Many people believe that during pregnancy and the perinatal period most adults reduce or stop drinking. Initially the transition to parenthood does have an impact in reducing alcohol consumption in women. However, a new study, led by the Centre for Adolescent Health’s Dr Rohan Borschmann, found that this reduction in drinking did not last.
The study, Alcohol and parenthood: An integrative analysis of the effects of transition to parenthood in three Australasian cohorts found women’s drinking levels increased twelve months after their child’s birth and continued to increase as their child grew older. By the time their youngest child was five years old, women’s drinking levels were almost the same as before the pregnancy. However, the birth of a child had little effect on the male’s drinking levels.
“One of the important messages of our findings is that both men and women need to find different ways to put the brakes on their drinking during this time of life. The reasons why women increase their drinking during the first five years after childbirth need to be explored in future studies,” Dr Borschmann said.
“The traditional combination of marriage, mortgage and kids no longer has any impact on men’s drinking, while making the transition to motherhood only prompts women to have a brief reprieve from drinking.”
- Females’ alcohol consumption reduced during pregnancy and the first 12 months postpartum.
- Females’ consumption increased as the age of their youngest child increased, up to five years of age.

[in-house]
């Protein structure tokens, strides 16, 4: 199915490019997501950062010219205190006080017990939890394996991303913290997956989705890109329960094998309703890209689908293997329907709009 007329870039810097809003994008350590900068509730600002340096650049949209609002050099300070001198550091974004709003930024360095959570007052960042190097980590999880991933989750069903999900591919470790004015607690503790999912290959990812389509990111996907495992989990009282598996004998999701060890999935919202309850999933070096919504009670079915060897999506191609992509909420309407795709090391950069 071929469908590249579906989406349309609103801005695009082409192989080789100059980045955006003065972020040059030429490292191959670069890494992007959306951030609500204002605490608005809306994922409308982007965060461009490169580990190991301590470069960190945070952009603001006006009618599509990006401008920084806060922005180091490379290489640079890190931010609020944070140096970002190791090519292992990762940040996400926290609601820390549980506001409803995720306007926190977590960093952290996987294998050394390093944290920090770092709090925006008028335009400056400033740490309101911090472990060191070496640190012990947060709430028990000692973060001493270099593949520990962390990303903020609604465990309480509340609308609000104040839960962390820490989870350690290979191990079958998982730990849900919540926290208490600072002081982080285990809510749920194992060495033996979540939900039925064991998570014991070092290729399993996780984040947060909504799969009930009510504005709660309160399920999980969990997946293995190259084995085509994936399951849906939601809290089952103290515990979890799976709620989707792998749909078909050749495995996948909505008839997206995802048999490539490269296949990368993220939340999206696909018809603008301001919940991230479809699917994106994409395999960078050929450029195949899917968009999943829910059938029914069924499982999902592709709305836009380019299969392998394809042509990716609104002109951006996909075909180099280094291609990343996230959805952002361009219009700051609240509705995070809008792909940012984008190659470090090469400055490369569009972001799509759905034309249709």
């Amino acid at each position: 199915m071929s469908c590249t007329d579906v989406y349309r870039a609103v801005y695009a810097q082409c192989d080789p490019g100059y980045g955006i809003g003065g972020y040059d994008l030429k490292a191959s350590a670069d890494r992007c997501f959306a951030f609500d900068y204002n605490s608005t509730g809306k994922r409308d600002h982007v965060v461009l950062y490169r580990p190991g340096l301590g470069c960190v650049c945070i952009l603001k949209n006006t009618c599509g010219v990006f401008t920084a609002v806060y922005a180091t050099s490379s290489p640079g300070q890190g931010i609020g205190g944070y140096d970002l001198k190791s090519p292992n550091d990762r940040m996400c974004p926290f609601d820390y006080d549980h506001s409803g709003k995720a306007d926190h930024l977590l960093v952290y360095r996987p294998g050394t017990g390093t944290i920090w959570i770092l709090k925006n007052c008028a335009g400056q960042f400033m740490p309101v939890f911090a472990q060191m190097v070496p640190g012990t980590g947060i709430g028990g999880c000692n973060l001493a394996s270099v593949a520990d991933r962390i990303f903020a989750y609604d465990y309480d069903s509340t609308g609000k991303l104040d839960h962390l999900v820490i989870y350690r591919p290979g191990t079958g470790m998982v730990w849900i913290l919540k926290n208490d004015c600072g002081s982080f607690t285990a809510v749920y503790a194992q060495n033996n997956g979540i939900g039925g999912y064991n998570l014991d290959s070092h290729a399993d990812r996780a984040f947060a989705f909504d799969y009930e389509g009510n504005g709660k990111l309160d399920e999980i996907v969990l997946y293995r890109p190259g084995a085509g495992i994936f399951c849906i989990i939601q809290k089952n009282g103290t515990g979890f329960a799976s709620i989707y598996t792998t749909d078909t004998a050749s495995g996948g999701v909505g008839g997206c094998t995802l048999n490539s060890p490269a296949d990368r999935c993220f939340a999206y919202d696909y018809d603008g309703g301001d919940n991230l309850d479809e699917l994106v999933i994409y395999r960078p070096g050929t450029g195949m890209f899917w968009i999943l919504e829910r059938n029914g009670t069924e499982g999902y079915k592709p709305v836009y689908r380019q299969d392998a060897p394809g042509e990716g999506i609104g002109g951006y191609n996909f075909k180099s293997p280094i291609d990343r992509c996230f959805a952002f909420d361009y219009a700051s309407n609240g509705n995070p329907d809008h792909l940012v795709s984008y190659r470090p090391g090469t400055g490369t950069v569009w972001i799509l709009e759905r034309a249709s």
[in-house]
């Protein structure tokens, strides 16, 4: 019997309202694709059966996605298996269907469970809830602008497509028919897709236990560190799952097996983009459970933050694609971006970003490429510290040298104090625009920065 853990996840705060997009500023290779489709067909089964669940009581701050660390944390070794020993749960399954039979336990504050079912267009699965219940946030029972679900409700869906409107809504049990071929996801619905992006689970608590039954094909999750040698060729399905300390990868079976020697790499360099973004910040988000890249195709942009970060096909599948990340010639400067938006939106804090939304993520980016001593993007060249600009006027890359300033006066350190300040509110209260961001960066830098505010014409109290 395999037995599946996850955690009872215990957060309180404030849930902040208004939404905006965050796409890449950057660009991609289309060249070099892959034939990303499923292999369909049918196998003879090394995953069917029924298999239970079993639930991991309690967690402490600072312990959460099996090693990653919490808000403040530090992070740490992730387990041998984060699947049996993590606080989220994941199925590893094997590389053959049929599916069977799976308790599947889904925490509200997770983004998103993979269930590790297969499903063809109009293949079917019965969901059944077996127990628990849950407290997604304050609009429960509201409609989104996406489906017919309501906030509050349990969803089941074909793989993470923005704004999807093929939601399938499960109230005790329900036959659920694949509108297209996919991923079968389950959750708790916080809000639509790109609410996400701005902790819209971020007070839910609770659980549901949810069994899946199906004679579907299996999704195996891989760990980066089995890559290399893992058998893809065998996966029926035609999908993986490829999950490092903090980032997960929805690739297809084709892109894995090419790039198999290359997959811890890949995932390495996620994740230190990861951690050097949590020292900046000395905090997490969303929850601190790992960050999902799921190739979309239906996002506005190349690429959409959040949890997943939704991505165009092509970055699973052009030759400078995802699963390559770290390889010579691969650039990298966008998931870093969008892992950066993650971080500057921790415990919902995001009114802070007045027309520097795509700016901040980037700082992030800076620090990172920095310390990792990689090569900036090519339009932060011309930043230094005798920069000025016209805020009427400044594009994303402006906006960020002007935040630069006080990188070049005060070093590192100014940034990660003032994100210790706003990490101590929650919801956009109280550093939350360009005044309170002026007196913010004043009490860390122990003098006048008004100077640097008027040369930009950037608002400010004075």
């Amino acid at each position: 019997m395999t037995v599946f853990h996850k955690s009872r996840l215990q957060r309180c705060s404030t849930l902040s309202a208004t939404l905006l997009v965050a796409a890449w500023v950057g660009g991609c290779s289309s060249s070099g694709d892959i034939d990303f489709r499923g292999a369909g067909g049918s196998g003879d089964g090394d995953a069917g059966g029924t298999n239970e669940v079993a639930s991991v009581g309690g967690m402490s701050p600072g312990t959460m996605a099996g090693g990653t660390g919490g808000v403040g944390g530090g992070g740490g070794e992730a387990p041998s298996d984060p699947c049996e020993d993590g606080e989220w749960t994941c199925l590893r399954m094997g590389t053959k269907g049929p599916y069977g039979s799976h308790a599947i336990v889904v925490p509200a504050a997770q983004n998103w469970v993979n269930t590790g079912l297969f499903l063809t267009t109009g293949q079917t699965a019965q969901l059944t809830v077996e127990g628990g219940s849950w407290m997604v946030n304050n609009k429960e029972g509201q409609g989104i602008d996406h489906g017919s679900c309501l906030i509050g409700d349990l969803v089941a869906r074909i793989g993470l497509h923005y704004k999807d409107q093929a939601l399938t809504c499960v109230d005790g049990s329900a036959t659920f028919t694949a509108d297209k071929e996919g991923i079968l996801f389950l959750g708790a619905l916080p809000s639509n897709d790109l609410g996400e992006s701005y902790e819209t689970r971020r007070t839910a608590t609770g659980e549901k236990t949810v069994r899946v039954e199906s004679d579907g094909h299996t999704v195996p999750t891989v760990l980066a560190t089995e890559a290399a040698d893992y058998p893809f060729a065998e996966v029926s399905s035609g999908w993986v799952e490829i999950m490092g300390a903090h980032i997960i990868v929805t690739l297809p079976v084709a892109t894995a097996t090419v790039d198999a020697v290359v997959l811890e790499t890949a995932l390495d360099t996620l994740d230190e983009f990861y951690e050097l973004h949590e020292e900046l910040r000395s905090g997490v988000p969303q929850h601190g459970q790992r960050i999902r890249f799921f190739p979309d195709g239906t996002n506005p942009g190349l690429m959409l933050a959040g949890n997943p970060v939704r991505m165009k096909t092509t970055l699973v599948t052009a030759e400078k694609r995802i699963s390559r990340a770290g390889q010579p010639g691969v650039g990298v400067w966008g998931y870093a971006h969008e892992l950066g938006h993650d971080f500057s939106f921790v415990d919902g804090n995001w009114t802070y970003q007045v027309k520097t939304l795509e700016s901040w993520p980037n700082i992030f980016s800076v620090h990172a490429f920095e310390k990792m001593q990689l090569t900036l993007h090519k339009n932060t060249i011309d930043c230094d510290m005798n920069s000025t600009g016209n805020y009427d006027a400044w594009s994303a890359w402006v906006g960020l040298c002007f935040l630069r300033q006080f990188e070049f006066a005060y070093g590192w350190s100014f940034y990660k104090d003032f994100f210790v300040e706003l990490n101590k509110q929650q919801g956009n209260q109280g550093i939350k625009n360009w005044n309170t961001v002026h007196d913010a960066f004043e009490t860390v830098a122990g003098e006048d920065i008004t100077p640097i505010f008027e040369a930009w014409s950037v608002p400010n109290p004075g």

- Little change was observed in males’ drinking with the transition to parenthood.
By managing to reduce drinking for the first twelve months, parents have shown that they can do so in the longer term. It is likely that any reduction in drinking will have positive implications for both the parents and their child. Support from health professionals is important for parents to maintain their reductions in alcohol consumption in the future.
The study used data from three long-term studies in Australia and New Zealand, the Australian Temperament Project, the Victorian Adolescent Health Cohort Study and the Christchurch Health and Development Study. It included over 4000 participants aged between 21-35 years old and recorded recent binge drinking, alcohol abuse and the number of standard drinks consumed, alongside the birthdates of participants’ children. The research aimed to understand what impact, if any, parenthood had on heavy drinking in young adults.
Borschmann, R., Becker, D., Spry, E., Youssef, G. J., Olsson, C. A., Hutchinson, D. M., … & Patton, G.C. (2019). Alcohol and parenthood: An integrative analysis of the effects of transition to parenthood in three Australasian cohorts. Drug and Alcohol Dependence, 197, 326-334.